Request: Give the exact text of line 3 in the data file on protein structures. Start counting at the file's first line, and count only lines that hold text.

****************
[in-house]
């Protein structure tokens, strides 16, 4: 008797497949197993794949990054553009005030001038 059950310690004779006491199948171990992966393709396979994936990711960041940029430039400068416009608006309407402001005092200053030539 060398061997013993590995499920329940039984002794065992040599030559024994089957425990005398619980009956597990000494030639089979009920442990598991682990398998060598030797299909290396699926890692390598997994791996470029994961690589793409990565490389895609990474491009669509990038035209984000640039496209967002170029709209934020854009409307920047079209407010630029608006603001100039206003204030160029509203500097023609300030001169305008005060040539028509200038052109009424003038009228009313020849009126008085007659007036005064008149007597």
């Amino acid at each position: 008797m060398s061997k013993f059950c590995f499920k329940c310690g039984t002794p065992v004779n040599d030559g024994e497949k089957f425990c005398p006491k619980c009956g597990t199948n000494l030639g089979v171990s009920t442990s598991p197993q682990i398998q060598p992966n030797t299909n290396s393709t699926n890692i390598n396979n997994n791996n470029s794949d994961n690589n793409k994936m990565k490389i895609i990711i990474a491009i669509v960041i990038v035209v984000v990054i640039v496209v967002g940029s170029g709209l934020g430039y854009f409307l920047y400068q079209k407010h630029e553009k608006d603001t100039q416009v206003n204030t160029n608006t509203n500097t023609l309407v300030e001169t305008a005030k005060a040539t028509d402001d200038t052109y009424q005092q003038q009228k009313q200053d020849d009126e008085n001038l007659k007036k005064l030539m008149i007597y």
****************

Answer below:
């Amino acid at each position: 008797m060398s061997k013993f059950c590995f499920k329940c310690g039984t002794p065992v004779n040599d030559g024994e497949k089957f425990c005398p006491k619980c009956g597990t199948n000494l030639g089979v171990s009920t442990s598991p197993q682990i398998q060598p992966n030797t299909n290396s393709t699926n890692i390598n396979n997994n791996n470029s794949d994961n690589n793409k994936m990565k490389i895609i990711i990474a491009i669509v960041i990038v035209v984000v990054i640039v496209v967002g940029s170029g709209l934020g430039y854009f409307l920047y400068q079209k407010h630029e553009k608006d603001t100039q416009v206003n204030t160029n608006t509203n500097t023609l309407v300030e001169t305008a005030k005060a040539t028509d402001d200038t052109y009424q005092q003038q009228k009313q200053d020849d009126e008085n001038l007659k007036k005064l030539m008149i007597y």